March 23, 2017

Adidas And Television

Adidas made some headlines this week when their new-ish ceo announced that they were no longer going to use television advertising and were going to put all their advertising money online.

The purpose of this move, according to the ceo, was to quadruple online sales in the next 3 years.

A few thoughts:
  • First, this doesn't sound like a change in ad strategy as much as a change in business strategy. 
"All of our engagement with the consumer is through digital media and we believe in the next three years we can take our online business from approximately 1 billion (euro) to 4 billion (euro) and create a much more direct engagement with consumers." 
From this language, it sounds like Adidas is switching from a typical retail sales strategy to an online direct response strategy.
  • The only problem is, from numbers I've been able to dig up, only 6% of their sales are online. Adidas annual sales are about $17b, about $1b of which is the result of e-commerce. The risk-reward element seems completely out-of-whack to me. Do you really want to spend 100% of your advertising money to support 6% of your sales?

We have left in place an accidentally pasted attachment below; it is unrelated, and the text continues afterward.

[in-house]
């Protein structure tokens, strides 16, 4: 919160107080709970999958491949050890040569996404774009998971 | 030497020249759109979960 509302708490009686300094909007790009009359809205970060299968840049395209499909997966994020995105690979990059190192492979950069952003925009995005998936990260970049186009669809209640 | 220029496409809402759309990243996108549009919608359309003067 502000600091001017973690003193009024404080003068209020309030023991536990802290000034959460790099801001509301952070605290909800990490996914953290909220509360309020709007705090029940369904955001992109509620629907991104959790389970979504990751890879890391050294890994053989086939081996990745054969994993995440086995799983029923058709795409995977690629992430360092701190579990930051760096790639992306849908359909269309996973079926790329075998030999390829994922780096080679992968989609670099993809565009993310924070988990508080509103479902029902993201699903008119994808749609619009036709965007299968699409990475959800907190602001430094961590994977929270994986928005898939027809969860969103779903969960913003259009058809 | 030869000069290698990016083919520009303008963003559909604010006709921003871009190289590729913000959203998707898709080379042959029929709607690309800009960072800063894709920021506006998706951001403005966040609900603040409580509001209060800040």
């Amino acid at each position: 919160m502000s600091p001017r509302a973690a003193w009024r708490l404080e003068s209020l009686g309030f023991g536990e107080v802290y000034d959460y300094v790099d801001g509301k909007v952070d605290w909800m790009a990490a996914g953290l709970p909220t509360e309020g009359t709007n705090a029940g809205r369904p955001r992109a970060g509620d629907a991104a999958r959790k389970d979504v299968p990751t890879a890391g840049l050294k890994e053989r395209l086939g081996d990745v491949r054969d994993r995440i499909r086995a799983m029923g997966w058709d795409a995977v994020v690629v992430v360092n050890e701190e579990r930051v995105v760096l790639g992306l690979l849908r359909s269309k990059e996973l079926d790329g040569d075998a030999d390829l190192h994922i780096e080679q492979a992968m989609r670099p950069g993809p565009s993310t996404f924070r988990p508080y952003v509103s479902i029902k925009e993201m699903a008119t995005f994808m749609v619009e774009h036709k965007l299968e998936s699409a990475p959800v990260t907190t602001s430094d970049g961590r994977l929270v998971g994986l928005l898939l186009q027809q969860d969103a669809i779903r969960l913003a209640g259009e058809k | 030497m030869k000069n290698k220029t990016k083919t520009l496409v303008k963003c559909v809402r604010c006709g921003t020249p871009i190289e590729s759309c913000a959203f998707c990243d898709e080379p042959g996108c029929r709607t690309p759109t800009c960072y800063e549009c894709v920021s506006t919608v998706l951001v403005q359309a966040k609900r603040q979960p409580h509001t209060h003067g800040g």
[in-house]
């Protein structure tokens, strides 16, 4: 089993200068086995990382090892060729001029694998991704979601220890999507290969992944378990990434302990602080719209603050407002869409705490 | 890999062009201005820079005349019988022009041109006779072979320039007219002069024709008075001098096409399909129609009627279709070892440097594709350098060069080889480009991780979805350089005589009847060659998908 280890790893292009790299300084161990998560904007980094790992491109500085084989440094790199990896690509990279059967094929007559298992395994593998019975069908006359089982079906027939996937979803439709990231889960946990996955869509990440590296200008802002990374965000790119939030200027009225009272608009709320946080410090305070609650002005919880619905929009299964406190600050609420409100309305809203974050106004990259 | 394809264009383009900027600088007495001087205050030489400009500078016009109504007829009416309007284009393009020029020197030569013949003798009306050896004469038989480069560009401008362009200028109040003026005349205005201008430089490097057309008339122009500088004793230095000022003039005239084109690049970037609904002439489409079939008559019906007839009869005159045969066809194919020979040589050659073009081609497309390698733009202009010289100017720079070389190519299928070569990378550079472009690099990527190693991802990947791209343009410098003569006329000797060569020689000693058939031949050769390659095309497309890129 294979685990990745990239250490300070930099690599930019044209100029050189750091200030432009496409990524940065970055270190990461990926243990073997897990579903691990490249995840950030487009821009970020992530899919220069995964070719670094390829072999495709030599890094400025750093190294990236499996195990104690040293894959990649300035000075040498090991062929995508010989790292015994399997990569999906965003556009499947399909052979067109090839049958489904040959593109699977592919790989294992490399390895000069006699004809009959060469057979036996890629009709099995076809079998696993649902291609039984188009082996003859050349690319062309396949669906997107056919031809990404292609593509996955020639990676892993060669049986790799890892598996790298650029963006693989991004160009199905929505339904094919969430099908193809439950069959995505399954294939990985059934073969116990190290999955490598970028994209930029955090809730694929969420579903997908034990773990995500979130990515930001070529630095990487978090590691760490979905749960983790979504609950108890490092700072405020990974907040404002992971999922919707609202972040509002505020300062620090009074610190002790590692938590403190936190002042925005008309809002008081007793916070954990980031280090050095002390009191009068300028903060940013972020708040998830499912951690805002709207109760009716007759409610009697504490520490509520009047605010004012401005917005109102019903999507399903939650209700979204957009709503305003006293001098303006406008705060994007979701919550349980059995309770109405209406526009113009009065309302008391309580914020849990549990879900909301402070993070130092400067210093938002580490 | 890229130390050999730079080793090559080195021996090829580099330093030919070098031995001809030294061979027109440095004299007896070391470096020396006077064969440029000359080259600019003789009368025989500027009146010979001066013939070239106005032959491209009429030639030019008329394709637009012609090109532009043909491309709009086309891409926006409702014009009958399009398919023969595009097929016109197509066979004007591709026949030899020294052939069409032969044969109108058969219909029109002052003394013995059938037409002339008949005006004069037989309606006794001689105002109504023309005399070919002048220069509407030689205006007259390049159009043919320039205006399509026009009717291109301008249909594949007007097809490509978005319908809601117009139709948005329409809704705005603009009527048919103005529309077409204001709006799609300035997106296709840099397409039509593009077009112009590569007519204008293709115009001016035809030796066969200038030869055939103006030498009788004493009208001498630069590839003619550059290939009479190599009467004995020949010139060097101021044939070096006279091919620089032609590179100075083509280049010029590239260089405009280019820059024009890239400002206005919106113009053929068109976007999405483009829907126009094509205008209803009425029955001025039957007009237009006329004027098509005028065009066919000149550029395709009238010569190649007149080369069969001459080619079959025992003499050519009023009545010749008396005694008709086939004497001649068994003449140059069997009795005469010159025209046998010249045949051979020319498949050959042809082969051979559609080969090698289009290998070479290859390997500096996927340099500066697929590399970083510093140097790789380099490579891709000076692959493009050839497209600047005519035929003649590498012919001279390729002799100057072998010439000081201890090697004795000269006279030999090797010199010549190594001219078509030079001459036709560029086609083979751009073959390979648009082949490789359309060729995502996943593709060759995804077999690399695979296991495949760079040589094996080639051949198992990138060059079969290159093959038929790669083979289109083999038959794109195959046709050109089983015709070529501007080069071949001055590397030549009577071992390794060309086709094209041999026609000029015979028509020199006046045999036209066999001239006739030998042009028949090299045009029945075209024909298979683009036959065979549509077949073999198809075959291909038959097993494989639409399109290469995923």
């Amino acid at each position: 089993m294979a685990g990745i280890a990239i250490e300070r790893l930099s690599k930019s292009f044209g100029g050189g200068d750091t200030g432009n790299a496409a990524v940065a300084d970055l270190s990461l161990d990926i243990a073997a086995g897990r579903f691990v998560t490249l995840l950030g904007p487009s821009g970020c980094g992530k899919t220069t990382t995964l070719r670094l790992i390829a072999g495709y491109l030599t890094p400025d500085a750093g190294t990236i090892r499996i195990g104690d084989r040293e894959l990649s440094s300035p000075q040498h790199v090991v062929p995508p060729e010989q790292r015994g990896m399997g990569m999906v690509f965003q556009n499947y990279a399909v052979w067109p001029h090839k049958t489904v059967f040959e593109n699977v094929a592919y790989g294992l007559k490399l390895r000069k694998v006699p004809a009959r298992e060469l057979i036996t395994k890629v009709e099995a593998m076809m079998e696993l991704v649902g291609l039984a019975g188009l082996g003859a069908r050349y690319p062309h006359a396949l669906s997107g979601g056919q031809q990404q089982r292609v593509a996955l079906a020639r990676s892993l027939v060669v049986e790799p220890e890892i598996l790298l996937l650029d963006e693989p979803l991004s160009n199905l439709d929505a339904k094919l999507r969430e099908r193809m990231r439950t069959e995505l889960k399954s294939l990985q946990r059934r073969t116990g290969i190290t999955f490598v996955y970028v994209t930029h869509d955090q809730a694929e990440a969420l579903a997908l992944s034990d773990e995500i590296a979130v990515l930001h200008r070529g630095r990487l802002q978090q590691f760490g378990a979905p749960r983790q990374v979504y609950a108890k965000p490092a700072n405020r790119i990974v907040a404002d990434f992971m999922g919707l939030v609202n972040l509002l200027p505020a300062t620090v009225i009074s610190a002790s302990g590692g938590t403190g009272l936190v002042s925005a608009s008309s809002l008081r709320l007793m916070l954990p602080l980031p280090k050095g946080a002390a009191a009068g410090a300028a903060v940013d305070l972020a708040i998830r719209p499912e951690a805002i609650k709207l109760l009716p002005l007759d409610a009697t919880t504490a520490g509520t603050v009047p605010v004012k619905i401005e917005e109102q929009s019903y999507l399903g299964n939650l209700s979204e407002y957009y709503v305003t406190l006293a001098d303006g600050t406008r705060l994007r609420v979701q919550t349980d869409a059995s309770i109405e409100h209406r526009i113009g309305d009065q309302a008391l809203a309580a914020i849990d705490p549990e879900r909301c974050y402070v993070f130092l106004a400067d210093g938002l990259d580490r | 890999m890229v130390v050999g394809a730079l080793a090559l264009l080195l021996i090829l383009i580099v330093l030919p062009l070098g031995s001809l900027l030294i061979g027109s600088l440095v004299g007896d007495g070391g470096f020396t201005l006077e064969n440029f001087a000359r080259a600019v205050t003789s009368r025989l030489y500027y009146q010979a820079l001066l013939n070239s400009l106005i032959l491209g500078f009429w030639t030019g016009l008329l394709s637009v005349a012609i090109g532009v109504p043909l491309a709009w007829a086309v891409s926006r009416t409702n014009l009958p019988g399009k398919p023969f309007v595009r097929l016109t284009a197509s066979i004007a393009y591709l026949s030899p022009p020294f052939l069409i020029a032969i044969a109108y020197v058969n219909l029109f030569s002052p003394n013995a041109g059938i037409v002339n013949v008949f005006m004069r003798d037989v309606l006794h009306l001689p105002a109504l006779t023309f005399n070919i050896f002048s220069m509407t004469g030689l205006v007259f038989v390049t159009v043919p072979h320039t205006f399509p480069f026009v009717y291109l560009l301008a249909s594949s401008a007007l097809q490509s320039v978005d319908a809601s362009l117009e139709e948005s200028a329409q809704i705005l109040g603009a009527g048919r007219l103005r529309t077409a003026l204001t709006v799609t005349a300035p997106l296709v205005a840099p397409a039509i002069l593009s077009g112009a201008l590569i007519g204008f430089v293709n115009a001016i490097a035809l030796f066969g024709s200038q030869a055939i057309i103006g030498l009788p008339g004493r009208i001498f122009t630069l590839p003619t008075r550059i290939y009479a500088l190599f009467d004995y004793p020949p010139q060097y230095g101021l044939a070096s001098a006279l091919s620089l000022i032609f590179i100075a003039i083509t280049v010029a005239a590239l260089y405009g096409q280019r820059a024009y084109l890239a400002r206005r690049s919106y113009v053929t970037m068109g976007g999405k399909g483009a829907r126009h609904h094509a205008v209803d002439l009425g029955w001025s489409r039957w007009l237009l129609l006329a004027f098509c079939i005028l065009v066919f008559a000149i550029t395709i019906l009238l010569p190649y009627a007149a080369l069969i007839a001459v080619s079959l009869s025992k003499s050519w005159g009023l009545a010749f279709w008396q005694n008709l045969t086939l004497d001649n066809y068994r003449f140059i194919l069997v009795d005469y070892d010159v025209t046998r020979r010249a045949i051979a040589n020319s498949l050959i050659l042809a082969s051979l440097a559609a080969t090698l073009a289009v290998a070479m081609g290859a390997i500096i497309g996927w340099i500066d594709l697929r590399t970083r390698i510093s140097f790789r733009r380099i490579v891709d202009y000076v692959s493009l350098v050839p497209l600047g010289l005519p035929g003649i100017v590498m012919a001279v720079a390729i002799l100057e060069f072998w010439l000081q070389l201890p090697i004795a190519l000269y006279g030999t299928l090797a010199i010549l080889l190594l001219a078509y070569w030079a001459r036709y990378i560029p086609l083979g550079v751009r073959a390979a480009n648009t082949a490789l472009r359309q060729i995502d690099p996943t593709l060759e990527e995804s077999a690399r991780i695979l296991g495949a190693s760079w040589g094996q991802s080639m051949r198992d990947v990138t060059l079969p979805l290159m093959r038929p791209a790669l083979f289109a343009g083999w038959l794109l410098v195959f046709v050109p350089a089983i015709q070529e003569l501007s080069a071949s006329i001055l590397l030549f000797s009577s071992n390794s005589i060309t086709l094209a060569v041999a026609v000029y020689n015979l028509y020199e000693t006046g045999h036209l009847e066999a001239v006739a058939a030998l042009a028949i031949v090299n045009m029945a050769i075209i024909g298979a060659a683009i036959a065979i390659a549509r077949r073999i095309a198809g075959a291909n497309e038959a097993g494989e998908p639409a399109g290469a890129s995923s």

• This change in strategy could cause serious erosion of distribution at retail. I doubt that retailers will be happy about Adidas spending all its money to support its own online store sales and no money to support theirs.
  • Over several decades, Adidas has spent hundreds of millions - if not billions - on TV and other traditional ad media. In so doing it has established a successful and well-known brand. Milking the brand of its value by converting it to direct response may provide some short-term sales lift, but is likely to do damage long-term.
  • By the way, what TV advertising? I watch almost nothing but sports on TV and in the recent past I can't remember the last time I saw an Adidas spot. This means one of three things: either the whole "no more TV" stuff is horseshit, or their media buying is lousy, or their creative is so weak I can't even remember it. 
  • Or maybe he is not envisioning a refocus to direct response and believes he can boost all sales with a purely online advertising effort. Let's do some math.
    In the past year, Adidas grew by 16%. Projecting that growth over the next 3 years they would be at about $25.5 billion in sales. Quadrupling their online sales without growing their retail business would leave them with about $20 billion in sales. So even if they achieved their magnificent online growth, they still have to grow their retail business by about 10% annually to get to that $25.5 number. I'm curious to see how well they can do at achieving 10% annual growth in offline sales with 100% online advertising. This should be fun.

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